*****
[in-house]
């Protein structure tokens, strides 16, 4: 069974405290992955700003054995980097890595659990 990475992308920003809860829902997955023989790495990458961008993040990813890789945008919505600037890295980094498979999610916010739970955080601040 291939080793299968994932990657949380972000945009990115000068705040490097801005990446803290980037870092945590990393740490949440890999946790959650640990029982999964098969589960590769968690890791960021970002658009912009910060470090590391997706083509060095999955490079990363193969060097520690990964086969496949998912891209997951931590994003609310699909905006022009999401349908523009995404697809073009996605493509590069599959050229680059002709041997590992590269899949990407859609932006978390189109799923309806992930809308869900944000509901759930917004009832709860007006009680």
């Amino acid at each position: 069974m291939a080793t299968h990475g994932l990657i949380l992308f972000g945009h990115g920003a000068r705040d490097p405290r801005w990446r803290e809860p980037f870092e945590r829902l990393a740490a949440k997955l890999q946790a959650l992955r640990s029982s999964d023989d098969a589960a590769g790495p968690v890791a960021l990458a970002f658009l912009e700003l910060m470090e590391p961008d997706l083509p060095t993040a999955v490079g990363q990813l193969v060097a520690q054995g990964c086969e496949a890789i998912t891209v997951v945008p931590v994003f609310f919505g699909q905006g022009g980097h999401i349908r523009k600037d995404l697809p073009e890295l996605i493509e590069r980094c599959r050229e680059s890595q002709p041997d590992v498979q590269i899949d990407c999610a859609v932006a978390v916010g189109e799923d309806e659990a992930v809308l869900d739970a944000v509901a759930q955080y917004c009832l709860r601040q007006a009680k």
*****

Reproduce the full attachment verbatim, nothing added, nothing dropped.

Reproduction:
[in-house]
């Protein structure tokens, strides 16, 4: 069974405290992955700003054995980097890595659990 990475992308920003809860829902997955023989790495990458961008993040990813890789945008919505600037890295980094498979999610916010739970955080601040 291939080793299968994932990657949380972000945009990115000068705040490097801005990446803290980037870092945590990393740490949440890999946790959650640990029982999964098969589960590769968690890791960021970002658009912009910060470090590391997706083509060095999955490079990363193969060097520690990964086969496949998912891209997951931590994003609310699909905006022009999401349908523009995404697809073009996605493509590069599959050229680059002709041997590992590269899949990407859609932006978390189109799923309806992930809308869900944000509901759930917004009832709860007006009680």
């Amino acid at each position: 069974m291939a080793t299968h990475g994932l990657i949380l992308f972000g945009h990115g920003a000068r705040d490097p405290r801005w990446r803290e809860p980037f870092e945590r829902l990393a740490a949440k997955l890999q946790a959650l992955r640990s029982s999964d023989d098969a589960a590769g790495p968690v890791a960021l990458a970002f658009l912009e700003l910060m470090e590391p961008d997706l083509p060095t993040a999955v490079g990363q990813l193969v060097a520690q054995g990964c086969e496949a890789i998912t891209v997951v945008p931590v994003f609310f919505g699909q905006g022009g980097h999401i349908r523009k600037d995404l697809p073009e890295l996605i493509e590069r980094c599959r050229e680059s890595q002709p041997d590992v498979q590269i899949d990407c999610a859609v932006a978390v916010g189109e799923d309806e659990a992930v809308l869900d739970a944000v509901a759930q955080y917004c009832l709860r601040q007006a009680k």